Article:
“Mozart: New Documents” reaches 100

We have just added 11 new documents to our site (which just had its first birthday on 12 Jun 2015!), bringing the total published so far to 100. We now expect that the site will eventually include well over 200 documents.

New documents include:

Mozart in Paris and his Sonatas, op. 1 (addendum)

We restore two paragraphs that Otto Erich Deutsch omitted from the famous article on Mozart in the journal L'Avantcoureur, and show that this article was published at least seven times in German-language periodicals and books over the following months, in two independent translations, making it the most widely distributed description of young Mozart prior to the publication of Daines Barrington's famous report in 1771. The second of the restored paragraphs can be regarded as the earliest advertisement of Mozart's music. The introduction to one German version of the article describes Mozart as a phenomenon analogous to the annular eclipse of the sun visible in Paris on 1 Apr 1764.

An advertisement of Mozart’s Sonatas, op. 1 & op. 2 (K. 6–9)

One of the earliest advertisements of Mozart's music.

A Berlin report on the Mozarts in Paris

A previously unknown report from a Berlin newspaper on the reception of the Mozart children in Paris.

Hugh Elliot on La finta giardiniera in Munich

A quotation, first published in the 19th century, from a letter by diplomat Hugh Elliot, who attended the premiere of Mozart's La finta giardiniera in Munich on 13 Jan 1775 (discovered by John Rice).

The Count and Countess of the North at Die Entführung aus dem Serail

The Grand Duke and Duchess of Russia, traveling incognito as the "Count and Countess of the North," attended Die Entführung aus dem Serail at the Burgtheater in Vienna on 8 Oct 1782, with Mozart directing the performance from the keyboard. Our extended commentary examines in detail the musical and theatrical contexts of the two Viennese sojourns of the Grand Duke and Duchess, from 21 Nov 1781 to 4 Jan 1782, and again from 4 to 19 Oct 1782, bringing to light several previously unknown musical events during their visits and new details about ones that were previously known.

The premiere of Die Entführung aus dem Serail in Bonn

The previously unpublished primary source for the date of the premiere of Die Entführung aus dem Serail in Bonn at the court theater of Maximilian Friedrich, Elector of Cologne. This is the third documented local premiere of the opera outside Vienna, following those in Strasbourg on 24 Jan 1783 and Warsaw on 8 May 1783. This performance was very likely young Beethoven's first exposure to Mozart's dramatic music.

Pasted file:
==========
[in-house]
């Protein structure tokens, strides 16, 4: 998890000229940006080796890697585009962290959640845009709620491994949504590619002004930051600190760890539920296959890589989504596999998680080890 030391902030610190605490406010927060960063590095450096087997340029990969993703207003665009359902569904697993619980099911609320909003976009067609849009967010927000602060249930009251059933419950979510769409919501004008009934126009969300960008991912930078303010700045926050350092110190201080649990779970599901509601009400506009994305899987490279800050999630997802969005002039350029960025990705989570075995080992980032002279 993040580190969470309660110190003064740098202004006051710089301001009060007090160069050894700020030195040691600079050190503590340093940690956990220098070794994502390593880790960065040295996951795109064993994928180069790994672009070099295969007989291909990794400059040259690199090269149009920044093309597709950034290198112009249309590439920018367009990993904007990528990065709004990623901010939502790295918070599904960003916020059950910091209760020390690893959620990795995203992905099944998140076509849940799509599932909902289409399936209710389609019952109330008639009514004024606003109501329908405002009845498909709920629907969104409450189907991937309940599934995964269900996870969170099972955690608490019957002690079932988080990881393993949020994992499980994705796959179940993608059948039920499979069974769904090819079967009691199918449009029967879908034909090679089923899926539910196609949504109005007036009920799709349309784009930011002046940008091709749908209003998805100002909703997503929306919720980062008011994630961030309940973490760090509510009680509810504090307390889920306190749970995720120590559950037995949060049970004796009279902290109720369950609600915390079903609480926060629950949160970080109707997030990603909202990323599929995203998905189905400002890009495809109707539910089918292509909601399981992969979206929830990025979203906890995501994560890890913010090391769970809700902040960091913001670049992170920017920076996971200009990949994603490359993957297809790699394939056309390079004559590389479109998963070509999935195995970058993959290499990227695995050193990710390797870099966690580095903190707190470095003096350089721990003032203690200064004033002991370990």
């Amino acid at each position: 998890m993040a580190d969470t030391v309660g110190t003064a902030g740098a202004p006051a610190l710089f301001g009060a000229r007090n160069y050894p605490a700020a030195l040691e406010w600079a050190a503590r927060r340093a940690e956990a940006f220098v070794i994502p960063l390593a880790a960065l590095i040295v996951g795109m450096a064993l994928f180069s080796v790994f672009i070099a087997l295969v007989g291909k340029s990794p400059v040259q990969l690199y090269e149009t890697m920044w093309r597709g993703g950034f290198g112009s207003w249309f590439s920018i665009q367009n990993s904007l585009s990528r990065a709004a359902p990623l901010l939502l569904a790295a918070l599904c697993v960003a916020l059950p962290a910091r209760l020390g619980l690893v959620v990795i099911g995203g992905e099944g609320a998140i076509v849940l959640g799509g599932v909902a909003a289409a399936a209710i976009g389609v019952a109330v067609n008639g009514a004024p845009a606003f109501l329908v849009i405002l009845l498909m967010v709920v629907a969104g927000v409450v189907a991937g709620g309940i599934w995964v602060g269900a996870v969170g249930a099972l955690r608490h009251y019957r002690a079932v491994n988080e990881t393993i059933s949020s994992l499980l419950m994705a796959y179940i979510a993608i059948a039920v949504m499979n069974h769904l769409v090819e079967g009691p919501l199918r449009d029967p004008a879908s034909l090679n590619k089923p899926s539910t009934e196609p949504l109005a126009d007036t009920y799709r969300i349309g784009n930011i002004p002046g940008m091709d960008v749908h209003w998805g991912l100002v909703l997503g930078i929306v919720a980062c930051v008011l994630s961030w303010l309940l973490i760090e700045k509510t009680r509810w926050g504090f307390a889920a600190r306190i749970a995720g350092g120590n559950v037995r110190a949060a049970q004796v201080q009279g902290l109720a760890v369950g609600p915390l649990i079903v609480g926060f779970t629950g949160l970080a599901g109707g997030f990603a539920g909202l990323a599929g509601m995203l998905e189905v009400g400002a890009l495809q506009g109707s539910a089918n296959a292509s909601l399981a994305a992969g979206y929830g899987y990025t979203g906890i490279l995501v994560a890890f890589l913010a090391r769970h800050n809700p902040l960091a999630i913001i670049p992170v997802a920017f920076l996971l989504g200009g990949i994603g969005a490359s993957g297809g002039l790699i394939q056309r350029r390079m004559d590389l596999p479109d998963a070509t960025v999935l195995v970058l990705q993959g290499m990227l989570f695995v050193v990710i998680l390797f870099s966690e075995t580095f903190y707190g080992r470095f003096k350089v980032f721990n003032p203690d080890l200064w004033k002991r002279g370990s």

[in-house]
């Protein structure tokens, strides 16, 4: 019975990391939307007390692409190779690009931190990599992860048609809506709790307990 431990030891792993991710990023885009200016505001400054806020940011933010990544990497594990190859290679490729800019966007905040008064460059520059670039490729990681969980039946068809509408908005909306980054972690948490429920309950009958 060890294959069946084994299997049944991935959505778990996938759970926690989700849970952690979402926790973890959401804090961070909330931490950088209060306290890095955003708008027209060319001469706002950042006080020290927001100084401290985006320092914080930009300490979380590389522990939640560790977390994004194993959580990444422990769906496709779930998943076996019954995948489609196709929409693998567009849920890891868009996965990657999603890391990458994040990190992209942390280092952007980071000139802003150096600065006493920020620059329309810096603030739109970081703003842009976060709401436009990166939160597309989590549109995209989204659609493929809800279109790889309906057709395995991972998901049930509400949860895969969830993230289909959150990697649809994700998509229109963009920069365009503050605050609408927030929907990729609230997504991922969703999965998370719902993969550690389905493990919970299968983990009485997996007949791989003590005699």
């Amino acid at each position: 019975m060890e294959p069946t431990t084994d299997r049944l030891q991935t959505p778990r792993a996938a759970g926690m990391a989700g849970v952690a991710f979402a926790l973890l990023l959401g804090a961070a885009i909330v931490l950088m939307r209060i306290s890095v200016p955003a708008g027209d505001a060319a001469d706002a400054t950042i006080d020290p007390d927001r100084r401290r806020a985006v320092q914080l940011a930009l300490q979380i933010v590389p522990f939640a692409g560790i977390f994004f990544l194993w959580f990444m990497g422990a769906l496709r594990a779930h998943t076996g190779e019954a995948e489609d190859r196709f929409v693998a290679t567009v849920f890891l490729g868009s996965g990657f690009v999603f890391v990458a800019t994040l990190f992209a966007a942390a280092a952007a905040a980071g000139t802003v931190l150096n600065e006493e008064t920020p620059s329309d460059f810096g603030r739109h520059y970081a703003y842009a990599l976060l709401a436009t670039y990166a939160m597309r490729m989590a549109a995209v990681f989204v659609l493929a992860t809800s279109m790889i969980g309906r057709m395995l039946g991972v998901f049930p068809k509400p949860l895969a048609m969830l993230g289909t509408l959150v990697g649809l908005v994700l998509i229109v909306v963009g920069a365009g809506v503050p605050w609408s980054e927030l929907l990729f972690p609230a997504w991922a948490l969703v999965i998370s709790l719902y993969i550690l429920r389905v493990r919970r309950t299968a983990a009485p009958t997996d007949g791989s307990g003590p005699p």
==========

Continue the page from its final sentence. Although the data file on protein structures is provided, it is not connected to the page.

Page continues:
Figaro in Lübeck (spurious document)

Otto Erich Deutsch (Dokumente, 277) wrote that Mozart's Figaro had its Lübeck premiere on 18 May 1788, in a German translation. This “fact” has been widely accepted in the Mozart literature—but the performance is a phantom; it didn't happen. The confusion resulted from a typographical error in the primary source and a failure to read the surrounding context carefully.

Mozart and Sterkel’s variations on “Lison dormait”

A favorable reference to Mozart's variations on “Lison dormait”, K. 264, in a review of variations attributed to Johann Franz Xaver Sterkel on the same tune.

Mozart named successor to Hofmann at St. Stephen’s Cathedral

Two new reports on Mozart's appointment as unpaid adjunct to Leopold Hofmann as Kapellmeister at St. Stephen's Cathedral.

Notices of Mozart’s death in various English periodicals

Two reports on Mozart's death in the Mercure universel, with Viennese datelines 7 and 10 Dec 1791.

Mozart comments on “Haydn’s” Toy Symphony

An anecdote, probably apocryphal, published in Vienna in 1793, in which Mozart tells a young musician to notice the mark of a master even in a piece of musical fluff like Haydn's "Toy" Symphony (Kindersymphonie)—which (we now know) is probably not by Haydn.

In addition to these new documents, the entry for Johann Baptist Wallihauser’s advertisement of the libretto of Die Entführung aus dem Serail (formerly under “1788”, now redated to 26 Sep 1787) has received a significant update, based on a newly discovered advertisement of the libretto in the Wiener Zeitung.

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